As we prepare for performances, interviews, speeches or any other “event” in life, it is important to replicate, as accurately as you can, the circumstances, logistics or conditions under which you will be operating. In a conversation with a good friend recently, we were discussing his recent recital. There was one point in the recital in which he had to change instruments in order to play a different piece. The transition and adjustment to another instrument was very disorienting and led to an uncomfortable few moments on stage. When I asked my friend if he had ever practicing moving from that one piece to another and from that one instrument to the other, he replied that he had not!
I have noticed with my students and with myself, that some of the most treacherous terrain in pieces, performances and in life are found in the transitions. This is solid and that is solid, but when I move from this to that, things fall apart. Transitions need to be practiced. In a recent project in which I had to play Vibes, Glockenspiel, Crotales, Tubular Chimes and Tam Tam, the difficulty and challenge really was in the efficient planning of how I would move from one instrument to another, retaining my place in the music, keeping my eyes on the conductor and changing mallets. I practiced the transitions.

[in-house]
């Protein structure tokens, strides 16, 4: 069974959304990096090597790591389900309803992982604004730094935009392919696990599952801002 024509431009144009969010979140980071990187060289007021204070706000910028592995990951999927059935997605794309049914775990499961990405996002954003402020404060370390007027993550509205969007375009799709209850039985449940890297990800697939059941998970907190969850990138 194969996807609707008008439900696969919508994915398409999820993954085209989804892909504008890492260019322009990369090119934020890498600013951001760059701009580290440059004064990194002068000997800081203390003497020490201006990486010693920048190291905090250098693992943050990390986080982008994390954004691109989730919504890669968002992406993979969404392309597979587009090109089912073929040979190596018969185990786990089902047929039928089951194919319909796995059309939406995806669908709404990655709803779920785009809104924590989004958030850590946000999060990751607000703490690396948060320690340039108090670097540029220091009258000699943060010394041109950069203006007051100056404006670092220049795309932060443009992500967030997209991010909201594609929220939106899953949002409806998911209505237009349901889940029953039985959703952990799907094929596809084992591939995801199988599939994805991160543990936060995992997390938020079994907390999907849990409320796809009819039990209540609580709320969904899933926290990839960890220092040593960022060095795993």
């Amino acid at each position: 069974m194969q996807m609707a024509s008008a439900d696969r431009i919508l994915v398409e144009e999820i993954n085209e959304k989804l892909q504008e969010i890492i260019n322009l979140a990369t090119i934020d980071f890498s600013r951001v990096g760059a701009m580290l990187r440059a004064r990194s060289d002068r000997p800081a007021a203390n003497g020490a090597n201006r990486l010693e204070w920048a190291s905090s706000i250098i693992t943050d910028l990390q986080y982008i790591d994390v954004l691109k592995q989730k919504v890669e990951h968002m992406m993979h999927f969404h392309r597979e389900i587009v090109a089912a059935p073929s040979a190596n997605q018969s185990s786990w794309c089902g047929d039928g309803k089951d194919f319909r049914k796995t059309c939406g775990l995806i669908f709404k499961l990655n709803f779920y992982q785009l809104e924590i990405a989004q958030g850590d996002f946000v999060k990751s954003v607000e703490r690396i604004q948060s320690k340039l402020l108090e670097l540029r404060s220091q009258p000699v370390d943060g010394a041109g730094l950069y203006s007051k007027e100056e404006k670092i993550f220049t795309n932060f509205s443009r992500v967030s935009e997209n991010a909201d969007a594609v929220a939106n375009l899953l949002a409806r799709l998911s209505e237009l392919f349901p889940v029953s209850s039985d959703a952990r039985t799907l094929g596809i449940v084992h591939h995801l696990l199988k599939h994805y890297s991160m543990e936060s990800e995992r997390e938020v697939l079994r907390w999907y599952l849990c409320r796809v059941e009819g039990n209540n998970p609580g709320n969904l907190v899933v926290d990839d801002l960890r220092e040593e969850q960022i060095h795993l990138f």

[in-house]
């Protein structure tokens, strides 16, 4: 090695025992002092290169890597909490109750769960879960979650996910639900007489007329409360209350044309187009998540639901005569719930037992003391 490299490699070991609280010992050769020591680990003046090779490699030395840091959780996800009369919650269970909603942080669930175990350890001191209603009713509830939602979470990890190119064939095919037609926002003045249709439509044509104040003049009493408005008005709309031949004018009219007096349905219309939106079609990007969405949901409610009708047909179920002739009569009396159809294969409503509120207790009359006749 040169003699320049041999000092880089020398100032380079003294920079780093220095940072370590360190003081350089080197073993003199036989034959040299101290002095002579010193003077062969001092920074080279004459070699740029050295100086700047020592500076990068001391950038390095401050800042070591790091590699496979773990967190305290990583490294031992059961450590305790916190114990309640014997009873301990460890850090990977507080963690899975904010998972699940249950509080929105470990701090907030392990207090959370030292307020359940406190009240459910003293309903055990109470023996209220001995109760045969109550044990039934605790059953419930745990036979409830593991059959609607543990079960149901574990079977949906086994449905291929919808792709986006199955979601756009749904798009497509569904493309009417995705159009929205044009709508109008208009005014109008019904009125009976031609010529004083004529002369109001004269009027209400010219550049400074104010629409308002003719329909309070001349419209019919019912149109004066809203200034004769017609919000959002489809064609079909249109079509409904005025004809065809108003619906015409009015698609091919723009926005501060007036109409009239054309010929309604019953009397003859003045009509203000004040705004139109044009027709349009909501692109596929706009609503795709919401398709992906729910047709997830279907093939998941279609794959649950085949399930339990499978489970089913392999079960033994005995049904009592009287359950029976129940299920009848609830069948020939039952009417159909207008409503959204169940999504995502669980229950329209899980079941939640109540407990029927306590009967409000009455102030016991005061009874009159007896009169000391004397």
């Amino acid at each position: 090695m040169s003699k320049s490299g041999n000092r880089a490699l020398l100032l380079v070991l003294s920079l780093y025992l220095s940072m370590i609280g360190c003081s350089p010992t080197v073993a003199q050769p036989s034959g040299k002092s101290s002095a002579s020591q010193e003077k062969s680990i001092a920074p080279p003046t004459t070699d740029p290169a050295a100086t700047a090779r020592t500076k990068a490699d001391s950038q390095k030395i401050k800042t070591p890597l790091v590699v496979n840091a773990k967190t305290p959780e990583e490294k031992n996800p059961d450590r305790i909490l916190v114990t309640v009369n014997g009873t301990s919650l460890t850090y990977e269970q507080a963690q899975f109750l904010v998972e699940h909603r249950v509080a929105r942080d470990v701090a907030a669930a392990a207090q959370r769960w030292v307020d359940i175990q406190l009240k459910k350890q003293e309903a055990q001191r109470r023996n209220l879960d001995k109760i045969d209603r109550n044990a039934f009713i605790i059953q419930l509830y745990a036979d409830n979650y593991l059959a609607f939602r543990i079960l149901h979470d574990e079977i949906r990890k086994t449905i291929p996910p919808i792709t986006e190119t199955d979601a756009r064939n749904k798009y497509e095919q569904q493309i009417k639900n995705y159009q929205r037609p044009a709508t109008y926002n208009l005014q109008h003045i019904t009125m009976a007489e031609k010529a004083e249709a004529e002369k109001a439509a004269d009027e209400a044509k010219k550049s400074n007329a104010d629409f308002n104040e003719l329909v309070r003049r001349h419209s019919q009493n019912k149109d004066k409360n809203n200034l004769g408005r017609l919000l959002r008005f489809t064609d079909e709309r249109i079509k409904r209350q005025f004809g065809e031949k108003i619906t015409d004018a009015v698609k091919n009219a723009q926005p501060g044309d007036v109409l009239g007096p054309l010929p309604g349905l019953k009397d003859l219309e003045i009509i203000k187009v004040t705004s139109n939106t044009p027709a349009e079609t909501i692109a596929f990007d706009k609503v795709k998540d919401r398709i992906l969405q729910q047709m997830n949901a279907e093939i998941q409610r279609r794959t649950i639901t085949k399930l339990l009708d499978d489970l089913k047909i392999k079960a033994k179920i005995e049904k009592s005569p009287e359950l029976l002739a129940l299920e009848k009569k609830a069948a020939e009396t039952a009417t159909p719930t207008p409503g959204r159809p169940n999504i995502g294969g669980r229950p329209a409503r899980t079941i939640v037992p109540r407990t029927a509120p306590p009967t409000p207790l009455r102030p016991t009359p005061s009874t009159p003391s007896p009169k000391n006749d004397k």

If we overlook the importance of transitional moments, we put ourselves in position for failure and sometimes danger.Think about changing lanes while driving. Many accidents happen right there! Part of any preparation is to do “mock” or “trial” performances in order to discover where your weaknesses and pitfalls lie. You may not even be conscious of the transitional moments until you experience them in real time.
It’s funny about transitions. My students often experience problems moving from one phrase to another or from the end of one line of music to the beginning of the next. Here again, if you are focusing in on a specific measure or phrase and start to make progress and to master it, make sure to re-integrate that section into the broader piece by first preceding it with the measure or so before and then seeing how well you continue into the following measures.
Practice transitions in your upcoming assignment and you will position yourself not only to be more successful in that endeavor, but also to be more adaptable, flexible and aware of those often neglected moments that exist between known challenges.